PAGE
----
Category Archives: Clubs and Camps

I feel like I can do anything with this pin on! – CS Honor Society

copy-of-cshscrestc

 

I am so proud to have inducted 17 students into the Powhatan High School Computer Science Honor Society!  These students have exceeded the academic requirements and have committed to serve their community by promoting computer science education!

Buffie Holley from Albemarle High School in Charlottesville Virginia is the project lead for this CodeVA founded honor society. Buffie and CodeVA have made this process easy and seamless. For more information, go to the CodeVA  honor society page. On this page, you will find the VA CS Honor Society Constitution, a template for the charter by laws, and the charter application.

I am so excited to honor my students that have worked hard supporting computer science education in our county. This has proved to be a great way to celebrate their accomplishments and passion.

After I handed out the initiation pins to my students, one of my female students said “I feel like I can do anything with this pin on!”.

I have spent the last 18 years teaching math and computer science at Powhatan High School in Powhatan Virginia. I currently teach Algebra 2, Exploring Computer Science/Game Design, and AP Computer Science. I also facilitate a Middle School Tech Club, Game Design and Tech Divas Summer Camps.

Weekly Roundup – Computer Science Surfing

Some Computer Science websites I’ve been looking at this week:

  • Little Bits these kits let you build circuits. They snap together with magnets. When we cover conditionals in the CS Principles class we also do logic gates and circuits. This could be a fun way to visualize this.

  • Ted Talk Andrew Blum. What is the Internet Really? We’re just finishing up our Internet unit in CS Principles. Monday is our last day before break and this will be a great way to finish up the whole thing.
  • While you are at it you should really read his book: Tubes . My fantasy field trip at this point is to go to Northern VA and visit the parking garage he mentions that housed the early pieces of the Internet. Then we’d have ice cream, because sometimes that’s what it takes to make a parking garage exciting. Here is my review of the book.
  • Ada Lovelace Video – Her birthday was on Monday. This video is the best explanation I have found about why she matters. The kids seemed to like it to. It is always a good sign when they 1) watch the video without trying to sneak in a round of Bloons Tower Defense and 2) ask questions after it is done. Score on both counts.
  • Also on Monday Google did a Doodle of Ada. As always, Google helps make it relevant.
  • The rest of the video series also looks great – covers everyone from Alan Turing to Hedy Lamarr.
  • Also: Good article about Facebook Interns on why CS is a good choice.
  • Also, if you are feeling crafty – This site has templates for Star Wars snowflakes.
Created by Rebecca Dovi
I have spent the last 18 years teaching math and computer science at Powhatan High School in Powhatan Virginia. I currently teach Algebra 2, Exploring Computer Science/Game Design, and AP Computer Science. I also facilitate a Middle School Tech Club, Game Design and Tech Divas Summer Camps.

Simon Says – Recursion!

Spotted this today – they are reissuing Simon Says. The interface reminds me a lot of the Siftables that were designed at MIT.
Not only are these just plain awesome, the old Simon Says game is a great way t teach the concept of recursion. Can you say QUEUE?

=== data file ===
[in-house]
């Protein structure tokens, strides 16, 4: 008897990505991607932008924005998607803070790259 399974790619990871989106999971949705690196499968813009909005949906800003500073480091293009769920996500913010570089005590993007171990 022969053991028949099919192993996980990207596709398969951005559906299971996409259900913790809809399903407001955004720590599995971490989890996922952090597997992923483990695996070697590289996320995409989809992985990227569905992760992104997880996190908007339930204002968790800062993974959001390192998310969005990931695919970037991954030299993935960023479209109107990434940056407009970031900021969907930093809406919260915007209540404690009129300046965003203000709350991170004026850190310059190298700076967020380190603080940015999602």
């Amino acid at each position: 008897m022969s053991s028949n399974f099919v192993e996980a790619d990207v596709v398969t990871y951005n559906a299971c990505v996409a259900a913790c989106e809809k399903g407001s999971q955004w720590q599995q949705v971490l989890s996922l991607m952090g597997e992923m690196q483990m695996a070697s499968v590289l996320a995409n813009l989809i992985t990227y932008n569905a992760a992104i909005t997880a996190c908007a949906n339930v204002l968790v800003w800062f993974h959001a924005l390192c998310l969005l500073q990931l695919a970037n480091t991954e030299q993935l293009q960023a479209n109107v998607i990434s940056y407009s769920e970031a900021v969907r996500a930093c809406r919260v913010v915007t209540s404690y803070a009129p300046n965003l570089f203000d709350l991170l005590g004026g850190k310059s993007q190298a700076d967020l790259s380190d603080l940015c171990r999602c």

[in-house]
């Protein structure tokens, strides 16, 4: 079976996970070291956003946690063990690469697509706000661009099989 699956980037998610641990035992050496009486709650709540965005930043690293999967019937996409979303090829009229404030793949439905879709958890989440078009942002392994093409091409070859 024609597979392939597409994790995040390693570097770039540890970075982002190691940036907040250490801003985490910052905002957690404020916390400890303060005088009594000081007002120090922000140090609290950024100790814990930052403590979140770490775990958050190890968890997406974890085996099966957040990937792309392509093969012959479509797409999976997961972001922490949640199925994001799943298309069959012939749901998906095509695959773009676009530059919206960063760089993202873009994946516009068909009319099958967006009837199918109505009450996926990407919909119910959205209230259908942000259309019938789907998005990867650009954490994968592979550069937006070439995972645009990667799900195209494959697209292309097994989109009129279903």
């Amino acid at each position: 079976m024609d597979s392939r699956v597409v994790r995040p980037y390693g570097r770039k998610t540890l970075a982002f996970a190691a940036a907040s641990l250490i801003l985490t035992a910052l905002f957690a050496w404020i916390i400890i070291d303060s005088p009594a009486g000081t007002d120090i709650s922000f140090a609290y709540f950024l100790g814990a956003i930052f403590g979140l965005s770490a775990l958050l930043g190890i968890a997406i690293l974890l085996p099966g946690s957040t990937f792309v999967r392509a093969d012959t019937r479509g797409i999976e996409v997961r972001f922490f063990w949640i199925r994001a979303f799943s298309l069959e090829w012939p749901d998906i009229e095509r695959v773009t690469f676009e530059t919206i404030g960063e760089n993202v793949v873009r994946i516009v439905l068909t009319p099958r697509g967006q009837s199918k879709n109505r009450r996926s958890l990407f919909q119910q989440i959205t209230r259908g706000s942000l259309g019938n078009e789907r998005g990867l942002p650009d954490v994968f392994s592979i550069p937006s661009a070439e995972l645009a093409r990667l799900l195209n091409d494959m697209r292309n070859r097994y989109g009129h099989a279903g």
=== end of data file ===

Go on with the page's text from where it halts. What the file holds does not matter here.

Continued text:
Created by Rebecca Dovi
I have spent the last 18 years teaching math and computer science at Powhatan High School in Powhatan Virginia. I currently teach Algebra 2, Exploring Computer Science/Game Design, and AP Computer Science. I also facilitate a Middle School Tech Club, Game Design and Tech Divas Summer Camps.

Shopping List – Painting Electric Circuits

This has gotten to be a bit of an obsession over the past few days. Using paint to create electric circuits.

Seriously, it is all I can think about. I am making a lot of  “this sweater is OK, but it would be awesomer with some LED light bulbs” statements that make my children hover between interest and a deep tween embarrassment that only mothers can induce.

It started with a CNN article on Pens that can be used to draw circuits. I know, great idea.

Except they are from the UK, and kind of pricey (12 pounds which is about $18 today). And according to my sources on twitter the conductivity isn’t great once it is dried over long distances. That said the site has some nice classroom kits that include thumbtack batteries. There has been a hollow empty void in my life that is filled now that I know thumbtack batteries exist – you know what I mean?

Also according to the website these pens are available in Radio Shack, so good for those of us stateside.

Think Geek Conductive Paint

For about $30 you can get a 50ml tub of paint from Think Geek. I have visions of renumbering the computers in my lab using this …possibilities are endless.

This appears to be the same company, so it is probably the same stuff that is in the pens, but it is a better price point for just the paint.

I also found a video describing how to make copper based conductive paint. Sounds fun, but given my overall free time…I might just head to Radio Shack.

MIT also has some resources listed:

One of the main reasons I am interested is the application for wearable electronics. I am curious to see if the paint can be used to attach conductive thread to the power source. I’ll let you all know if it works.

Need more inspiration? Here is a video of interactive wallpaper made with conductive paint. It plays music.

We do some very simple circuits and logic gates in the APCS Principles class suing play-doh. The play-doh works well because it can be changed and experimented with very easily, but the stuff dries out so nothing can be taken home. This paint would make a nice extension, especially if they can make something to take home. Prototype in play-doh then paint for permanent.

Created by Rebecca Dovi